Popeye, pipe-smoker and spinach-eater.
Popeye made his first public appearance Jan. 17, 1929, in Elzie Segar's then 10-year-old comic strip, "Thimble Theatre," which originally revolved around Olive Oyl's family. Although he was introduced as a minor walk-on character, Popeye quickly "muskled" his way into the limelight and eclipsed the older characters to become the star of "Thimble Theatre." With Popeye came a host of new, off-beat funny folks such as Swee'Pea, the "infink" Popeye adopted; J. Wellington Wimpy, the world's most hamburger-obsessed moocher; and Brutus, the hairy "heavy" with the glass jaw.
Segar had a genius for creating strong, memorable characters the entire world knows and loves. "Not even Walt Disney's Mickey Mouse or Warner Bros.' Bugs Bunny can top Popeye in the high profile department ... (because) both the Rodent and the Wabbit have known long stretches of inactivity between film appearances ... (but) the monocular seafarer has seldom been caught without a new adventure in the works," wrote Michael H. Price of The New York Times News Service.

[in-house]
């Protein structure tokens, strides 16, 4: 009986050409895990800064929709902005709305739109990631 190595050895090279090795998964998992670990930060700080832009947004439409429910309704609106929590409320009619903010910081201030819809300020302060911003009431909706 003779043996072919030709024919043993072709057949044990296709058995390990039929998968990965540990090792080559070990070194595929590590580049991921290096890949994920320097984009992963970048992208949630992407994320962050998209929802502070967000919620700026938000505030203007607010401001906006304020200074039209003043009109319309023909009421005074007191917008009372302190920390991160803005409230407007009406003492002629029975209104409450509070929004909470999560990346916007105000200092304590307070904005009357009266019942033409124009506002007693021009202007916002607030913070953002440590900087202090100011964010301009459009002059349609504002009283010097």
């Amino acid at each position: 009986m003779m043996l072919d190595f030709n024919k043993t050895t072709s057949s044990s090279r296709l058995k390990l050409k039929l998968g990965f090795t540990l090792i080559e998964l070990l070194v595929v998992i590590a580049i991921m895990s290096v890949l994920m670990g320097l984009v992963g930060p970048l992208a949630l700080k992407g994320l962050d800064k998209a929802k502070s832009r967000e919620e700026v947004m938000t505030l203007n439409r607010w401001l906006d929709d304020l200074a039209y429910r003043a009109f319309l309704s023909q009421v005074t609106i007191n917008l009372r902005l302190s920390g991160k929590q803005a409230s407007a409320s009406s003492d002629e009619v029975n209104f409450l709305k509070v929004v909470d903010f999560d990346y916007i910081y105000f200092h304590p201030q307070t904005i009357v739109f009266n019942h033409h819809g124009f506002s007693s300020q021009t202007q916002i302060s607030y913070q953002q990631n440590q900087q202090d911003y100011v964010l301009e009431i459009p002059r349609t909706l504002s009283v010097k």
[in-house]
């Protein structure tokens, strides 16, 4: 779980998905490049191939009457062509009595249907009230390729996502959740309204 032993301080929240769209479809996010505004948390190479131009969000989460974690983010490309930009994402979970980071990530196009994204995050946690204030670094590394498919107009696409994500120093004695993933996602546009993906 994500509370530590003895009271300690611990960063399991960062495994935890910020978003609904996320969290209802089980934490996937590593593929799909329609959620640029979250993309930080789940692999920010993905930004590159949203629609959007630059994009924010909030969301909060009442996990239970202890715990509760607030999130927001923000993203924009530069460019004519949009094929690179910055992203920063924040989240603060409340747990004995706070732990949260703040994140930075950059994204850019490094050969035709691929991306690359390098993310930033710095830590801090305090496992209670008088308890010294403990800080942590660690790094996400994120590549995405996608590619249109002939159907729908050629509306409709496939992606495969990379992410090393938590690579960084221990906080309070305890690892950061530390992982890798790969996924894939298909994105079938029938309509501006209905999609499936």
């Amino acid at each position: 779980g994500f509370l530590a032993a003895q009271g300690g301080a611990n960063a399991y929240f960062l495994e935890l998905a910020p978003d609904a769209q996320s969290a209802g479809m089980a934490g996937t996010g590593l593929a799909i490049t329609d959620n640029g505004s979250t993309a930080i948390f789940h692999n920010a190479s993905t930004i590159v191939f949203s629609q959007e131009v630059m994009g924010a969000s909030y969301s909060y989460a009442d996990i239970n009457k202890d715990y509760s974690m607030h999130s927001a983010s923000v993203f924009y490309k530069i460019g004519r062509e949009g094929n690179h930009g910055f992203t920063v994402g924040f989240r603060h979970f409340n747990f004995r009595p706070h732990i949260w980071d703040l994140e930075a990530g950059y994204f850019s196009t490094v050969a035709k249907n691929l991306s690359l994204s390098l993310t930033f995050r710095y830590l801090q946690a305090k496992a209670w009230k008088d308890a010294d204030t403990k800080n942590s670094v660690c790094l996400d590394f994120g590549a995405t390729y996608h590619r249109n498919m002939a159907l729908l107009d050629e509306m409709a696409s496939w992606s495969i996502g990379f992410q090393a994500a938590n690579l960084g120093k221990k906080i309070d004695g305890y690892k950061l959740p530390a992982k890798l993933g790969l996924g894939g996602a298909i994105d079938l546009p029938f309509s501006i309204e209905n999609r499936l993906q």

Popeye made the jump to the silver screen in a 1933 Betty Boop cartoon entitled Popeye the Sailor from the Fleischer Studios. Nearly 600 Popeye cartoons were made and are still in worldwide syndication.
Known as Iron Arm in Italy, Karl Alfred in Sweden and Skipper Skraek or "Terror of the Sea" in Denmark, Popeye continues to appear in comic books published around the world.
Interestingly, Popeye's spinach obsession began in the Thimble Theatre strip but became an indispensable plot device in his later animated adventures. Spinach capital Crystal City, Texas, erected a statue in 1937 to honor E.C. Segar and Popeye for their influence on America's eating habits, making Popeye the first cartoon character ever immortalized in public sculpture. The spinach growers credited Popeye with a 33 percent increase in U.S. spinach consumption -- and saving the spinach industry in the 1930s!
Today the sailorman has made Popeye-brand canned spinach the #2 brand behind Del Monte and he has his own brand of fresh spinach and salads. Popeye was the first character to invade, in an important way, the toy and novelty field. From tin wind-up toys to puzzles and kazoo pipes, early Popeye novelty merchandise now carries staggering price tags in antique shops and flea markets.